The deputy commissioner of the Maine Department of Corrections says he’s confident that what happened to Maine State Prison inmate Douglas Burr won’t and can’t happen again.
Burr spent 22 months in solitary confinement without ever being charged with misconduct. He was told that in order to be released to general population, he’d have to admit that he trafficked in drugs.
Speaking by cellphone, Dr. Ryan Thornell, deputy commissioner, says that since Burr’s release from segregation, the DOC has revised its policies and practices.
“We would not have a situation where someone would remain in restrictive housing the way he did without a disciplinary finding or without some serious act of violence or a threat against a facility, which is really our criteria for restrictive housing placements going forward,” he says.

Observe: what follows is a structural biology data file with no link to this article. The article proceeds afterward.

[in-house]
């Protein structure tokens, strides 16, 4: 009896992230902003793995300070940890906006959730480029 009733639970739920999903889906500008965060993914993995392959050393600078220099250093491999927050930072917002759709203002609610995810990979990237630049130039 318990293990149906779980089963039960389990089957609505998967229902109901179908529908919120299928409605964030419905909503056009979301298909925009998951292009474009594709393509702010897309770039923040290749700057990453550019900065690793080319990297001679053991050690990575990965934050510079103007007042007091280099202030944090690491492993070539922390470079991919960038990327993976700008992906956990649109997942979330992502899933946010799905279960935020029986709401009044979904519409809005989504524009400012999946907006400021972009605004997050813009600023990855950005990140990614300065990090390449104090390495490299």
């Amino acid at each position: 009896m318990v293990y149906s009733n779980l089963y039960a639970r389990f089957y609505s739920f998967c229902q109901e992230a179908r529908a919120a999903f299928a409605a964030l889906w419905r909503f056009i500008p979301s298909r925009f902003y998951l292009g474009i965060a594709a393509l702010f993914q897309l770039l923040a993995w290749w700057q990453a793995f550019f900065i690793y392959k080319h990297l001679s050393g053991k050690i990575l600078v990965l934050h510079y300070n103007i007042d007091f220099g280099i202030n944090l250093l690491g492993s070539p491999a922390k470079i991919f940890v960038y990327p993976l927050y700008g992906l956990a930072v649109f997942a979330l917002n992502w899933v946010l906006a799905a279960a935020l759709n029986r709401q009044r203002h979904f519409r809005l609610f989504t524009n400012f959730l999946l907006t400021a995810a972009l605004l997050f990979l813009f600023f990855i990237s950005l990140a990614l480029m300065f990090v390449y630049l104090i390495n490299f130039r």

Last week a Superior Court judge ruled that Burr’s due process rights were repeatedly violated, but she did not believe there was a remedy she could grant him, in part because the DOC has put in place a system of “meaningful reviews” of segregation placements. The process requires staff to meet with prisoners on a regular basis and is overseen by the prison warden and by Thornell himself.